3. The defendant acquired ownership through the fiduciary relationship with intent to permanently deprive its owner; and
  4. The defendant’s actions were intentional.

As such, an effective defense to embezzlement would be one that disproves any of the aforementioned elements. In addition to the defense of insufficient evidence, someone accused of embezzlement may consider the following defenses:

  • Duress: In legal terms, as a defense, duress is defined as “constraint illegally exercised to force someone to perform an act.” As such, duress as a defense occurs when someone seriously believes that they will be in some danger or harm if they do not commit a crime. Some of the most common duress defenses that will not work in embezzlement cases include embezzlement to satisfy an addiction, or to prevent family hardship. A successful duress claim could be that you would lose your job if you did not participate in the embezzlement scheme;
  • Entrapment: Entrapment differs from duress in that entrapment occurs when the government compels an innocent person to commit a crime they otherwise would not have committed. Alternatively, duress implies threat. The prosecution will typically state that you were inclined to commit the offense regardless of influence;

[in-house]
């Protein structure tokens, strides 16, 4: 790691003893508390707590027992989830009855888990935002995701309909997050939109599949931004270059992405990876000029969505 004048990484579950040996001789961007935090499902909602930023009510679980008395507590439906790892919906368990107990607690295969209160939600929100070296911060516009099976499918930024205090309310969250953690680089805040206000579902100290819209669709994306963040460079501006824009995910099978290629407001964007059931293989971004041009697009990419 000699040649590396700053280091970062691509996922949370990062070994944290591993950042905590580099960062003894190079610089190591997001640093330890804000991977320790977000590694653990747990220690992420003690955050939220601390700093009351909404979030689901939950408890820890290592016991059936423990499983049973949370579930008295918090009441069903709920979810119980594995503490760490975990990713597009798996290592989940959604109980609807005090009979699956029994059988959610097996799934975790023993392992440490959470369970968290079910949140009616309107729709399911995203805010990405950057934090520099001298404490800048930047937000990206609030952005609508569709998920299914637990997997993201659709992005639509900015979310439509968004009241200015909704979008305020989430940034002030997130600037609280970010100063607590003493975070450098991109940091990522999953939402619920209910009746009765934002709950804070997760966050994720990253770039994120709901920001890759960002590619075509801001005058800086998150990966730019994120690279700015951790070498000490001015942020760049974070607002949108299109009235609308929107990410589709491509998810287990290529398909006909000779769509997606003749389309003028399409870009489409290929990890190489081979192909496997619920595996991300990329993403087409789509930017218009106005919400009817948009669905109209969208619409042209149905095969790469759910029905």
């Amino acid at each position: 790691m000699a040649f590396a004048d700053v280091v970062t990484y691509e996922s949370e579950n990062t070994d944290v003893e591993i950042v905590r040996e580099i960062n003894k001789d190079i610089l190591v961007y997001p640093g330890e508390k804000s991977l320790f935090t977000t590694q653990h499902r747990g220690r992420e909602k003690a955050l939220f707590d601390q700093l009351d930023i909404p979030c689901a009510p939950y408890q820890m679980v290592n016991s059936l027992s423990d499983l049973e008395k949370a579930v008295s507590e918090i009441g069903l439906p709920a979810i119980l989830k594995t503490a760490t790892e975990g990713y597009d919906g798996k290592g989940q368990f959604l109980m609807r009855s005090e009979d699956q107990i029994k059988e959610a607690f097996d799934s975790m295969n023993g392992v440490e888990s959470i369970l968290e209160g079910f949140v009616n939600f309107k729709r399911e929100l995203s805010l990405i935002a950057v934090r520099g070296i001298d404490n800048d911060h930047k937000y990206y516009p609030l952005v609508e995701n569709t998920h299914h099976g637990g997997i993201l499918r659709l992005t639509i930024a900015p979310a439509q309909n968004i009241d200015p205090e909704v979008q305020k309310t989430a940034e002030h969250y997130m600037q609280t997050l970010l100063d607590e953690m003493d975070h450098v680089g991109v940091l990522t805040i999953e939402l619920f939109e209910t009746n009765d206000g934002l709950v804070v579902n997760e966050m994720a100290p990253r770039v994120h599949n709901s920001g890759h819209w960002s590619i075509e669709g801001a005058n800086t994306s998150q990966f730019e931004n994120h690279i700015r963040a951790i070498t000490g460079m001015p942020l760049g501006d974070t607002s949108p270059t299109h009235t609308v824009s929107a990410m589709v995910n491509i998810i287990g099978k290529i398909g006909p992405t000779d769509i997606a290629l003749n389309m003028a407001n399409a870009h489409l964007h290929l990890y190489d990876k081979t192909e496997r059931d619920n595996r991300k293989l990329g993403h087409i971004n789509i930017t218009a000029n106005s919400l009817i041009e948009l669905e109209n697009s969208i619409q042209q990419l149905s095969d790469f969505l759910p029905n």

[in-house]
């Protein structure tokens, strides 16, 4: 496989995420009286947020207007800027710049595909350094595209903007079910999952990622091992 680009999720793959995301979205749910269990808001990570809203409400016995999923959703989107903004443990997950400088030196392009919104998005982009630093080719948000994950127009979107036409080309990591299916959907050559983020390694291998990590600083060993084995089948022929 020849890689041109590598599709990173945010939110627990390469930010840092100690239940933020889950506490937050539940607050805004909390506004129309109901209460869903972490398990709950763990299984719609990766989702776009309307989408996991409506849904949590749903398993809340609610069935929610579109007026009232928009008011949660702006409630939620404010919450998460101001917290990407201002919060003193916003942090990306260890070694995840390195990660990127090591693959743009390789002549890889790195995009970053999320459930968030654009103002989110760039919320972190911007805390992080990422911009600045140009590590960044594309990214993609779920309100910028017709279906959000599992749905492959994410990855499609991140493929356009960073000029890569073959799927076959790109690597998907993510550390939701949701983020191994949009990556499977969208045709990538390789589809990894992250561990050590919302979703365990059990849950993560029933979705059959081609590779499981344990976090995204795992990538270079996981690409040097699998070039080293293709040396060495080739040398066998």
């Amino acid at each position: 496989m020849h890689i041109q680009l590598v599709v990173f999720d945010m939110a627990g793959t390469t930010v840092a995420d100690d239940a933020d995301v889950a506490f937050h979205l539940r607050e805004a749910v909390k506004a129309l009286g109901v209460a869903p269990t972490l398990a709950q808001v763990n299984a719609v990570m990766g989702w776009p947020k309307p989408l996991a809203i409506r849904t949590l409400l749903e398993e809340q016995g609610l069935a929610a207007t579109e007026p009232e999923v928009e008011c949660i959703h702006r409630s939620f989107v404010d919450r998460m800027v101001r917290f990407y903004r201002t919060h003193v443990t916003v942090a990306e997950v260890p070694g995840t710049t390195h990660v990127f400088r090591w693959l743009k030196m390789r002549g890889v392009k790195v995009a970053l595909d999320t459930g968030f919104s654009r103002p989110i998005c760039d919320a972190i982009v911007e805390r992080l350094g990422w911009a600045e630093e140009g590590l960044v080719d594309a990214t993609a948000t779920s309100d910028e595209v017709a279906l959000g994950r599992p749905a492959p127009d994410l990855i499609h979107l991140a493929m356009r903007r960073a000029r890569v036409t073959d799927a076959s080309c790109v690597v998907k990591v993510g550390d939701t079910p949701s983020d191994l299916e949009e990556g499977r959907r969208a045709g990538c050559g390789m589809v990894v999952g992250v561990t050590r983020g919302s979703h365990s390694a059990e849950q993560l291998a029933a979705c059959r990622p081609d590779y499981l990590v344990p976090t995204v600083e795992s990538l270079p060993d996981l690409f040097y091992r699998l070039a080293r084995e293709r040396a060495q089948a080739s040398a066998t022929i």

• Absence of Intent to Commit a Crime: Whether or not the defendant intended to embezzle is a crucial determination. Embezzlement requires that you intended to take the money or property from the people who entrusted you with the money or property. Thus, lack of intent may constitute a reasonable defense. A common absence of intent to commit a crime defense is when a person thought that they were the true owner of the money or the property that they are accused of embezzling; and/or
  • Incapacity: If you can show that at the time of embezzlement, you were mentally incapacitated and that was the cause of your act, you could have a defense against the embezzlement charge. An example of incapacity would be if you are under the influence of heavy medication, which causes you to fail to realize that you deposited company money into your own account. However, voluntary intoxication is not a reasonable defense to any crime, including embezzlement. In a similar vein, claiming insanity is unlikely to be successful.

Unfortunately, ignorance of the law is not ever a defense. However, if you embezzled funds because you reasonably thought you were entitled to them, you may have a defense. This was previously mentioned as absence of intent to commit a crime. An honest mistake will need to be thoroughly proven by an attorney, as it is a fine line between ignorance and intent.

How Long Do You Go To Jail For Embezzlement?

Sentencing ranges and criminal consequences for embezzlement charges will vary based on whether the crime was considered a felony, or a misdemeanor. Additionally, each state may have its own set of elements for making that determination.